Here's the drill: 12 songs to summarize an artist's career, in chronological order (of course).
Confession time: I've run out of artists to profile in this feature. The following would probably just fit better in my Misc. Lists sidebar. But, considering this one effectively marks the death of 12 by... it's somehow fitting to write about tributes that musicians have written for their fallen peers.
As always, leave a comment if you know of other tributes. This was a tricky one...
1. Don McLean - American Pie (found on American Pie, 1971)
Though it expands to provide a brief history of rock 'n' roll, at its heart American Pie is a tribute to Richie Valens, Buddy Holly and J.P. "The Big Bopper" Richardson. McLean makes it personal, recalling his own reaction to the plane crash that killed the three stars: "But February made me shiver / With every paper I'd deliver / Bad news on the doorstep / I couldn't take one more step."
2. Righteous Brothers - Rock & Roll Heaven (found on Give It To The People, 1974 and Reunion, 1990)
Kind of a cheesy song talking about how heaven's "got a hell of a band." But, it's also the most direct and all-encompassing tribute on the list. Bonus points for incorporating lyrics and song titles from the musicians. PLUS, there are two different versions. The original 1974 song gave shout-outs to Jimi Hendrix, Janis Joplin, Otis Redding, Jim Morrison, Jim Croce, and Bobby Darin. An updated 1990 version cold-heartedly leaves those six behind in favor of Elvis Presley, John Lennon, Roy Oribison, Jackie Wilson, Ricky Nelson, Marvin Gaye, Dennis Wilson, Sam Cooke, Mama Cass and Stevie Ray Vaughn. Phew!
3. Elton John - Empty Garden (Hey Hey Johnny) (found on Jump Up!, 1982)
Elton is no stranger to tributes, but he and Bernie did their best work when mourning John Lennon. The song strangely but effectively compares him to a gardener ("some say he farmed his best in younger years / But he'd have said that roots grow stronger, if only he could hear"). The chorus, where Elton calls out for his friend and gets no reply, always gives me chills.
4. Paul Simon - The Late Great Johnny Ace (found on Hearts and Bones, 1983)
Paul uses the common name to mourn the titular '50s R & B singer, John F. Kennedy and John Lennon. The final verse, where he remembers the night Lennon was shot, is supremely effective thanks to its simplicity and lack of sentimentality.
5. Diana Ross - Missing You (found on Swept Away, 1984)
Marvin Gaye, shot dead by his father in 1983, is the subject of this Lionel Richie-written and produced tune. Commercially savvy in that it could easily be a plea to a lover who has gone away (no one wants to be bummed out by their hit songs), the video tells the real story (including some shots of Temptations and Supremes members who have passed on):
6. George Jones - The King is Gone (And So Are You) (found on One Woman Man, 1989)
Like Missing You, The King is Gone uses the metaphor of lost love. However, this one is not so much about Elvis as it is about a man who takes solace in drinking an entire bottle of whiskey shaped like Elvis.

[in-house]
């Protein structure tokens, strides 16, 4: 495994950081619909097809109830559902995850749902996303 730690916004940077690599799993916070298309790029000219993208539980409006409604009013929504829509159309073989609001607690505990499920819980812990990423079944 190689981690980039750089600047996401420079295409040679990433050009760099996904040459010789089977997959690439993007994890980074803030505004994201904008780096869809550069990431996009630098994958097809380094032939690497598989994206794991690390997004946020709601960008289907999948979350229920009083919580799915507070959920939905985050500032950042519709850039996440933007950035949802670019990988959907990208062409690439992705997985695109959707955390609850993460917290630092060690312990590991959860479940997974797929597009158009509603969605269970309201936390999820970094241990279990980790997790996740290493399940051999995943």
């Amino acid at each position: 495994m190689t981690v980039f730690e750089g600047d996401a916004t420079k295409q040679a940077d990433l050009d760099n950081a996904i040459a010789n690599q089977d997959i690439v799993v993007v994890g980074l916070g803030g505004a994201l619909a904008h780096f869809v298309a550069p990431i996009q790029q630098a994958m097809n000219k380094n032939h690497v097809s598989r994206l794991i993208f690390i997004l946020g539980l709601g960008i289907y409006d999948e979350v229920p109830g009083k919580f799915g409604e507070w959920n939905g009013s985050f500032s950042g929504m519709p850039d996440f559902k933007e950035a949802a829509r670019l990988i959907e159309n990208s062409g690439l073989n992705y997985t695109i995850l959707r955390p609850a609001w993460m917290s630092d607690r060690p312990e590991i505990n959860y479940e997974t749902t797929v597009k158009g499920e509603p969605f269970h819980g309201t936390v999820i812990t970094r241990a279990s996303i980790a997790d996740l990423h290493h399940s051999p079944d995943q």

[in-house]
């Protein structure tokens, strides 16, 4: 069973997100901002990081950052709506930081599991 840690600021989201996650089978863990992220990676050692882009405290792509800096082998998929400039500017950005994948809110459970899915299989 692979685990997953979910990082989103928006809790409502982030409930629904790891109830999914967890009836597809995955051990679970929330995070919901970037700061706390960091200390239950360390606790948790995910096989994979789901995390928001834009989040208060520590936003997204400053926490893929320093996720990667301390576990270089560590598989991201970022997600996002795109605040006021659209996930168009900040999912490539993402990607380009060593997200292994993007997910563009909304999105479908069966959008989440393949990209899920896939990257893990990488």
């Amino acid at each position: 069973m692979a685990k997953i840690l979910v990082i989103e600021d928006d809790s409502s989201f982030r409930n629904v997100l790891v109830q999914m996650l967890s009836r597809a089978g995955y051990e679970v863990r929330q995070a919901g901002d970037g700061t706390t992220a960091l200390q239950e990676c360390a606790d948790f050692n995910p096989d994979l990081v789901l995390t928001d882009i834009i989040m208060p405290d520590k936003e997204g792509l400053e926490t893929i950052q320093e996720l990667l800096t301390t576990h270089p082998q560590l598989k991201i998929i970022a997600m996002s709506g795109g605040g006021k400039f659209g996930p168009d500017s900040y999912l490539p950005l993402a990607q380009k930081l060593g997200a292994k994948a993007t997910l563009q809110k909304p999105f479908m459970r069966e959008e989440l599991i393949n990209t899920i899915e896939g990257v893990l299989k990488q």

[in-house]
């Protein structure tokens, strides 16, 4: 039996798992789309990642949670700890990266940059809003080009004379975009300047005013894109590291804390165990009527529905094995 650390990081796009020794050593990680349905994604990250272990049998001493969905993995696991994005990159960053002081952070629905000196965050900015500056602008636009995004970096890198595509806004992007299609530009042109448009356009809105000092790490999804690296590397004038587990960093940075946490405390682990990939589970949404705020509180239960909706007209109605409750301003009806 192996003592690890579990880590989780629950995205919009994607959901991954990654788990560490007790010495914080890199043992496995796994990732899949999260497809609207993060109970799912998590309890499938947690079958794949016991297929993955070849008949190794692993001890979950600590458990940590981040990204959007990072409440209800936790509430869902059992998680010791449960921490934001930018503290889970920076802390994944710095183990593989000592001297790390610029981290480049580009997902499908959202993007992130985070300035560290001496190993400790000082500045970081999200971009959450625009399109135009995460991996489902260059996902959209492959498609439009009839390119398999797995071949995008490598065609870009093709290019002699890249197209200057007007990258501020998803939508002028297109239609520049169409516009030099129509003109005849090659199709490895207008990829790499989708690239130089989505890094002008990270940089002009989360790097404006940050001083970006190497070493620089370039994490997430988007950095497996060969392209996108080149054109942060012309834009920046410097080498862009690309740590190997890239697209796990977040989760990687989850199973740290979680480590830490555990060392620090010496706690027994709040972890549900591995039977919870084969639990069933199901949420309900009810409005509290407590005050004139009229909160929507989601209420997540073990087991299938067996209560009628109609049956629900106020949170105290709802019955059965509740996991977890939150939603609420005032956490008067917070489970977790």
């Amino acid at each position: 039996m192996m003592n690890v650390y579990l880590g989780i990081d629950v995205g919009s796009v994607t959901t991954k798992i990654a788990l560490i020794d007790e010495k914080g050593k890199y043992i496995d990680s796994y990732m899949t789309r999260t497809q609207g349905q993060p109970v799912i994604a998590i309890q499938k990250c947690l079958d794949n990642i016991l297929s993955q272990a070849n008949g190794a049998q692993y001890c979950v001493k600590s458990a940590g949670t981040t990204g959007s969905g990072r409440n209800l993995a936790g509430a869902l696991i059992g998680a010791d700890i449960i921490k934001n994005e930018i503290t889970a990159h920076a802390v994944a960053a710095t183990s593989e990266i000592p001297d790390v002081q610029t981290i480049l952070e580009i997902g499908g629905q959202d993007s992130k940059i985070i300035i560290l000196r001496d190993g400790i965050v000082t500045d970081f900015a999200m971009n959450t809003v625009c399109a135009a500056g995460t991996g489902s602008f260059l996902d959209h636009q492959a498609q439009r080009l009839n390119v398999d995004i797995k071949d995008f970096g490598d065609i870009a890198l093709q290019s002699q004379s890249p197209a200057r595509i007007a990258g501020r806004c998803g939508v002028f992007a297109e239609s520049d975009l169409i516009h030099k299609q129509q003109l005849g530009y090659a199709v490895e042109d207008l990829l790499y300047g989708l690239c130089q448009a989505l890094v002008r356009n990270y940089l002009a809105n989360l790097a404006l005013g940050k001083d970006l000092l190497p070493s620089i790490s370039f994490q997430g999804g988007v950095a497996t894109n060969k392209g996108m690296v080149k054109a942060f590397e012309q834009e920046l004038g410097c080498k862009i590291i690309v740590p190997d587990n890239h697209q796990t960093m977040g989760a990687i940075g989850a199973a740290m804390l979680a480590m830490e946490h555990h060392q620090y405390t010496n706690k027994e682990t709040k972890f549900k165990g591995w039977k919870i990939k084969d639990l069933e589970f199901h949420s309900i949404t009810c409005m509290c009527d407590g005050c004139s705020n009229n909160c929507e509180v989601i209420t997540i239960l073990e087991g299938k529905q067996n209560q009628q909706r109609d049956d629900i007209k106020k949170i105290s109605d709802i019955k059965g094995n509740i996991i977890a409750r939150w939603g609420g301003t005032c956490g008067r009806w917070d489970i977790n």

7. R.E.M. - Let Me In (found on Monster, 1994)
Let Me In is a tribute, both lyrically and musically, to Kurt Cobain. Through a sludgy drone of guitars, Michael Stipe offers up oblique lyrics with small bits of clarity that show his true intentions: "I had a mind to try and stop you."
8. Richie Rich - Do G's Get To Go To Heaven (found on Seasoned Veteran, 1996)
Richie Rich pays tribute to Tupac less by addressing the latter's death and more by offering homage to his introspective style. Save the opening line, the lyrics don't even mention Tupac. Instead, Rich contemplates his own mortality and morality.
9. U2 - Stuck In a Moment You Can't Get Out Of (found on All That You Can't Leave Behind, 2000)
Stuck... takes the form of a pep talk to a friend who's in a bad spot. Though not directly addressed in the lyrics, Bono has revealed that the song is about INXS singer Michael Hutchence, who died in 1997 under cloudy circumstances. Maybe it's simplistic to reduce the mental turmoil of someone contemplating suicide into a lack of foresight, but the song seems more sympathetic than accusing.
10. Ringo Starr & Eric Clapton - Never Without You (found on Ringo Rama, 2003)
George Harrison's two friends get together on this charming little tune. Ringo offers up sweet rememberances ("You played a beautiful melody / And it keeps on haunting me") and Claption provides Harrison-esque slide guitar accompaniment.
11. Ben Folds - Late (found on Songs For Silverman, 2005)
I love tributes that are written directly to their subjects. In this one, Folds talks to his friend Elliot Smith, who committed suicide in 2003, with reflections affecting ("The songs you wrote got me through a lot / Just wanna tell you that") and unflinching ("Someone came and washed away your hard-earned peace of mind").
12. Rhett Miller - The Believer (found on The Believer, 2006)
Another song written to Elliot Smith, also similarly direct about the depression that he faced ("Had to be hard to keep hating yourself / When these people are so well-behaved"). The end of the song is a fitting mix of post-death platitudes and personal loss: "You won't get nervous / You won't come down / You won't feel helpless / You won't be around anymore."